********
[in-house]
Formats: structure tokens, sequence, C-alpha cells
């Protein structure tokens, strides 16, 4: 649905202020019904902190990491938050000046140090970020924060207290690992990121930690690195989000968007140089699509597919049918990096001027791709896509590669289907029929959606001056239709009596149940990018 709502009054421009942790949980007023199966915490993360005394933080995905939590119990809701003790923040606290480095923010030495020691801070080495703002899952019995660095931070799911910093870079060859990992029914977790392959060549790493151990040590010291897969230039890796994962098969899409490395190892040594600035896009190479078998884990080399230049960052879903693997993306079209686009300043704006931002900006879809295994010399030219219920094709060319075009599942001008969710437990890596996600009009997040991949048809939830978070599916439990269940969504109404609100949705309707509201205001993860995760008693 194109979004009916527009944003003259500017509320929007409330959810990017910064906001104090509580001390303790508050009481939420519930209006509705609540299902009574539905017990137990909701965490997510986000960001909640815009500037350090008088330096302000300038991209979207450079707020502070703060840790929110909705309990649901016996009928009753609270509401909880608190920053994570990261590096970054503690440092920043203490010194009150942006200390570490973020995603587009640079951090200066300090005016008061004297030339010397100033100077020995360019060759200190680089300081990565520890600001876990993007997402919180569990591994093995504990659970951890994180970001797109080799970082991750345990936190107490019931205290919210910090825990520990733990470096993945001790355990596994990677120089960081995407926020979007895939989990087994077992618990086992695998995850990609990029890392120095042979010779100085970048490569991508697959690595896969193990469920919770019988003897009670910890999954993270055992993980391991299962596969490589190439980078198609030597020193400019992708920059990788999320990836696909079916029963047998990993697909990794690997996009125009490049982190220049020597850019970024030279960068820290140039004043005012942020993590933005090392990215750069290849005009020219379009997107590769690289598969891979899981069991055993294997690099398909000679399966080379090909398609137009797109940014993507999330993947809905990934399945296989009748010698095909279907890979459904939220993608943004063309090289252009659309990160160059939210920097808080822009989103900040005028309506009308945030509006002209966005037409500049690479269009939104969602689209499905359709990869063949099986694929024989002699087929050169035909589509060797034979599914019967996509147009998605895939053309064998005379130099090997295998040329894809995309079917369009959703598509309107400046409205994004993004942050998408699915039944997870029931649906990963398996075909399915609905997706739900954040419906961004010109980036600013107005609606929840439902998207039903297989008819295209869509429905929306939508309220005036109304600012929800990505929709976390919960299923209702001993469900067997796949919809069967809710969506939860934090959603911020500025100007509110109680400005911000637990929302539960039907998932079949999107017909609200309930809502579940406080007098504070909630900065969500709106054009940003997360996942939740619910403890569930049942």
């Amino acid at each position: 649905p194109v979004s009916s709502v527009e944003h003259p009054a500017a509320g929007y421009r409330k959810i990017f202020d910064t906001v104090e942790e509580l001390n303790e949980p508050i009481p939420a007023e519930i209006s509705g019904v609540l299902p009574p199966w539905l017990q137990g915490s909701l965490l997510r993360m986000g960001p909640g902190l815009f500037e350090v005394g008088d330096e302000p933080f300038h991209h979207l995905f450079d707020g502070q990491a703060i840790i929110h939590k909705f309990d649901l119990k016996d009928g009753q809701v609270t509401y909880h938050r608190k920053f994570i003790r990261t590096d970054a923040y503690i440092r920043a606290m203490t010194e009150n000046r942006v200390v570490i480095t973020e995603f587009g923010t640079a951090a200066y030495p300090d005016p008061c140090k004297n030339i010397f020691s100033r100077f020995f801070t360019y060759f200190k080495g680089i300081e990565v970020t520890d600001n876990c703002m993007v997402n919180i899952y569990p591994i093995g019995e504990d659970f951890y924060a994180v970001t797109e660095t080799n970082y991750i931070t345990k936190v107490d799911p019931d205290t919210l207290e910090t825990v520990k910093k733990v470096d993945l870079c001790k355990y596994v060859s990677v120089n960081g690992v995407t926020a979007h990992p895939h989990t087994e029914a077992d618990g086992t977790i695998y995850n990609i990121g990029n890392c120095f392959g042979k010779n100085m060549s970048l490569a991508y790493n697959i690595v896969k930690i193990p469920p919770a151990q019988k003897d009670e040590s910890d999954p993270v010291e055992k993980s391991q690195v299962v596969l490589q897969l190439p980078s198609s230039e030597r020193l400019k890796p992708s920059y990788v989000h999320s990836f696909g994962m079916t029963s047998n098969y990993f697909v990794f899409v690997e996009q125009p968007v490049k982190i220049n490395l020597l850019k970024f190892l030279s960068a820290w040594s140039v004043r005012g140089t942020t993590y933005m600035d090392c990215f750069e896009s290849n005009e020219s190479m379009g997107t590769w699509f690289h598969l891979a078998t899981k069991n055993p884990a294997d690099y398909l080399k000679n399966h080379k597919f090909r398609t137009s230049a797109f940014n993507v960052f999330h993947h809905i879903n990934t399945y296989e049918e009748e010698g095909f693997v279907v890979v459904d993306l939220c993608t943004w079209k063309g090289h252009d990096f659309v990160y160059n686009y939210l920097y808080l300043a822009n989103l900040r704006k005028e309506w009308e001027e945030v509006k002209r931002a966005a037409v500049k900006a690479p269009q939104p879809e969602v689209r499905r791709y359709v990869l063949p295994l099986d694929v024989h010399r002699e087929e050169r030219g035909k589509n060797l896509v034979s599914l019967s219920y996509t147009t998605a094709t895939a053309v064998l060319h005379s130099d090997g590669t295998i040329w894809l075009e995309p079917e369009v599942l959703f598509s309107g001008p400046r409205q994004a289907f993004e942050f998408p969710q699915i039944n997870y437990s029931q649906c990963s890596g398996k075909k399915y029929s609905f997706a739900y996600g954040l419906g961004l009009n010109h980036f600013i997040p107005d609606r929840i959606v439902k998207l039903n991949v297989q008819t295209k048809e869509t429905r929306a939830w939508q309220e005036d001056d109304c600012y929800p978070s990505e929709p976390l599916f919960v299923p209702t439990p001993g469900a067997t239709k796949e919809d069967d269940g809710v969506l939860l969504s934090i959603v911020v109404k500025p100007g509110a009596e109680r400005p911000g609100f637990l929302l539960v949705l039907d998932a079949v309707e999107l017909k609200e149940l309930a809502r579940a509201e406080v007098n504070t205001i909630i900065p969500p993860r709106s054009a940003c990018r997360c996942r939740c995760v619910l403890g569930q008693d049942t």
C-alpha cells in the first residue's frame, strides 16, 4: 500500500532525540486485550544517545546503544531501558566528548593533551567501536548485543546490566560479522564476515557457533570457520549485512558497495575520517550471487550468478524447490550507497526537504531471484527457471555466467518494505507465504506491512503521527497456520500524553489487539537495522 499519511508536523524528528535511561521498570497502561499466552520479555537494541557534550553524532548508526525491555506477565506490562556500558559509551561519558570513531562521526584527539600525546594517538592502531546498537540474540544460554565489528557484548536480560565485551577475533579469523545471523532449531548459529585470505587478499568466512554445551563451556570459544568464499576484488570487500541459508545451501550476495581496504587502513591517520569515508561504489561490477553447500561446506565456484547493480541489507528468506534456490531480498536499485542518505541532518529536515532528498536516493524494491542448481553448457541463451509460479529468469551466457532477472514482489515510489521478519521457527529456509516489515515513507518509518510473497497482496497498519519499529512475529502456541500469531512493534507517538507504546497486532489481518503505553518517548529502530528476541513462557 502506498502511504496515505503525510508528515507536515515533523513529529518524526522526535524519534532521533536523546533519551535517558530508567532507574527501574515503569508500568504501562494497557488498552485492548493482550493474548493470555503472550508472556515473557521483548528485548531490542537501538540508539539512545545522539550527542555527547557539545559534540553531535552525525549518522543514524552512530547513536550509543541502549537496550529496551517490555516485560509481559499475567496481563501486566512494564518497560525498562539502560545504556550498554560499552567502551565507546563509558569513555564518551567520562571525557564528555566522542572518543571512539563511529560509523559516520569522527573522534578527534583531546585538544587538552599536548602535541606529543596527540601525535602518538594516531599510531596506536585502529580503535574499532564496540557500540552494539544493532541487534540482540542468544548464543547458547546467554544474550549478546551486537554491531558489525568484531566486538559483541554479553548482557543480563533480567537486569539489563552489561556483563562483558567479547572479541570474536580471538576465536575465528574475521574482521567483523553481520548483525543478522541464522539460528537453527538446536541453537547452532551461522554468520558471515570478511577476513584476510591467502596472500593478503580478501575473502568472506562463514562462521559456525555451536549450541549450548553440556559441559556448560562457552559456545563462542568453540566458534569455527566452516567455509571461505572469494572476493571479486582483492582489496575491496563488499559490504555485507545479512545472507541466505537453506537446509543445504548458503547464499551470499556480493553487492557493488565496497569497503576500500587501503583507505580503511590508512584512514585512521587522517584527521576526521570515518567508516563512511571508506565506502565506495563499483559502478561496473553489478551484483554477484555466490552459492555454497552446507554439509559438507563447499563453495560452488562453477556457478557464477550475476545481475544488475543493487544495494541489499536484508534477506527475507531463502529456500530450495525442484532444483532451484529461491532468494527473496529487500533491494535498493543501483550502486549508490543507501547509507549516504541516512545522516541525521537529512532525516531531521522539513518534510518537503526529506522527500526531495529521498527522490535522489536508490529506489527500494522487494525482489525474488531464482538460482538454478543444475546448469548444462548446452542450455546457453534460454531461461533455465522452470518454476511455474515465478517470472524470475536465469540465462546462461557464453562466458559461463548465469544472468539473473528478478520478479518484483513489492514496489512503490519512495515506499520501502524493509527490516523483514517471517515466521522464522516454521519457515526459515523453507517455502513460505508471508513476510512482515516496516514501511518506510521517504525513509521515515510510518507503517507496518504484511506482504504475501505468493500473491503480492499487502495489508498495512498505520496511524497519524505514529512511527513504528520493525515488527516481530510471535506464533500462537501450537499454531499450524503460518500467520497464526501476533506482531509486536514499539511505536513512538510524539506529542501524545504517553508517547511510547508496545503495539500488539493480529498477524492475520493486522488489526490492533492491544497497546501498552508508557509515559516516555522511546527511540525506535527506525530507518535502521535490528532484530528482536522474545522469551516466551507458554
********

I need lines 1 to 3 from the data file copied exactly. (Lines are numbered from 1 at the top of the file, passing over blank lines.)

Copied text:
[in-house]
Formats: structure tokens, sequence, C-alpha cells
């Protein structure tokens, strides 16, 4: 649905202020019904902190990491938050000046140090970020924060207290690992990121930690690195989000968007140089699509597919049918990096001027791709896509590669289907029929959606001056239709009596149940990018 709502009054421009942790949980007023199966915490993360005394933080995905939590119990809701003790923040606290480095923010030495020691801070080495703002899952019995660095931070799911910093870079060859990992029914977790392959060549790493151990040590010291897969230039890796994962098969899409490395190892040594600035896009190479078998884990080399230049960052879903693997993306079209686009300043704006931002900006879809295994010399030219219920094709060319075009599942001008969710437990890596996600009009997040991949048809939830978070599916439990269940969504109404609100949705309707509201205001993860995760008693 194109979004009916527009944003003259500017509320929007409330959810990017910064906001104090509580001390303790508050009481939420519930209006509705609540299902009574539905017990137990909701965490997510986000960001909640815009500037350090008088330096302000300038991209979207450079707020502070703060840790929110909705309990649901016996009928009753609270509401909880608190920053994570990261590096970054503690440092920043203490010194009150942006200390570490973020995603587009640079951090200066300090005016008061004297030339010397100033100077020995360019060759200190680089300081990565520890600001876990993007997402919180569990591994093995504990659970951890994180970001797109080799970082991750345990936190107490019931205290919210910090825990520990733990470096993945001790355990596994990677120089960081995407926020979007895939989990087994077992618990086992695998995850990609990029890392120095042979010779100085970048490569991508697959690595896969193990469920919770019988003897009670910890999954993270055992993980391991299962596969490589190439980078198609030597020193400019992708920059990788999320990836696909079916029963047998990993697909990794690997996009125009490049982190220049020597850019970024030279960068820290140039004043005012942020993590933005090392990215750069290849005009020219379009997107590769690289598969891979899981069991055993294997690099398909000679399966080379090909398609137009797109940014993507999330993947809905990934399945296989009748010698095909279907890979459904939220993608943004063309090289252009659309990160160059939210920097808080822009989103900040005028309506009308945030509006002209966005037409500049690479269009939104969602689209499905359709990869063949099986694929024989002699087929050169035909589509060797034979599914019967996509147009998605895939053309064998005379130099090997295998040329894809995309079917369009959703598509309107400046409205994004993004942050998408699915039944997870029931649906990963398996075909399915609905997706739900954040419906961004010109980036600013107005609606929840439902998207039903297989008819295209869509429905929306939508309220005036109304600012929800990505929709976390919960299923209702001993469900067997796949919809069967809710969506939860934090959603911020500025100007509110109680400005911000637990929302539960039907998932079949999107017909609200309930809502579940406080007098504070909630900065969500709106054009940003997360996942939740619910403890569930049942």